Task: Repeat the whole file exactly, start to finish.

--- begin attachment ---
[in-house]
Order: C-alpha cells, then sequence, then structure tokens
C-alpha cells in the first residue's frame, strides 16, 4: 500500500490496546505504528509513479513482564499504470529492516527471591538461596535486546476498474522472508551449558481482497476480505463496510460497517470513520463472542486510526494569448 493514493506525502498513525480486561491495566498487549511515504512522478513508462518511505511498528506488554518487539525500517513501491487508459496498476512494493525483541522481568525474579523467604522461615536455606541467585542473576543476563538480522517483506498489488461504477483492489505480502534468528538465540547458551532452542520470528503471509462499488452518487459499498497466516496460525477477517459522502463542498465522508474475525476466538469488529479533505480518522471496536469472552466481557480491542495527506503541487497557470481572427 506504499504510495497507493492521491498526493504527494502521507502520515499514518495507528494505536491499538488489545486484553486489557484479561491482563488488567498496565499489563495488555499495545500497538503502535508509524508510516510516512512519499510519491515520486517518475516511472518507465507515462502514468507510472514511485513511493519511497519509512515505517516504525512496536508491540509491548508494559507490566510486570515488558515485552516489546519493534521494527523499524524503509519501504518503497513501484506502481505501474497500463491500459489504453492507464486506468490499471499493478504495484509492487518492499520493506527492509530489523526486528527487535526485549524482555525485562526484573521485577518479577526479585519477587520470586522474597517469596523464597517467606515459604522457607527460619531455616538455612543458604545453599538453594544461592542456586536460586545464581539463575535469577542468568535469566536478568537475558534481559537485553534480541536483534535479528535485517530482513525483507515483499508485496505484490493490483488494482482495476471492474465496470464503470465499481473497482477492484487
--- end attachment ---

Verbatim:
[in-house]
Order: C-alpha cells, then sequence, then structure tokens
C-alpha cells in the first residue's frame, strides 16, 4: 500500500490496546505504528509513479513482564499504470529492516527471591538461596535486546476498474522472508551449558481482497476480505463496510460497517470513520463472542486510526494569448 493514493506525502498513525480486561491495566498487549511515504512522478513508462518511505511498528506488554518487539525500517513501491487508459496498476512494493525483541522481568525474579523467604522461615536455606541467585542473576543476563538480522517483506498489488461504477483492489505480502534468528538465540547458551532452542520470528503471509462499488452518487459499498497466516496460525477477517459522502463542498465522508474475525476466538469488529479533505480518522471496536469472552466481557480491542495527506503541487497557470481572427 506504499504510495497507493492521491498526493504527494502521507502520515499514518495507528494505536491499538488489545486484553486489557484479561491482563488488567498496565499489563495488555499495545500497538503502535508509524508510516510516512512519499510519491515520486517518475516511472518507465507515462502514468507510472514511485513511493519511497519509512515505517516504525512496536508491540509491548508494559507490566510486570515488558515485552516489546519493534521494527523499524524503509519501504518503497513501484506502481505501474497500463491500459489504453492507464486506468490499471499493478504495484509492487518492499520493506527492509530489523526486528527487535526485549524482555525485562526484573521485577518479577526479585519477587520470586522474597517469596523464597517467606515459604522457607527460619531455616538455612543458604545453599538453594544461592542456586536460586545464581539463575535469577542468568535469566536478568537475558534481559537485553534480541536483534535479528535485517530482513525483507515483499508485496505484490493490483488494482482495476471492474465496470464503470465499481473497482477492484487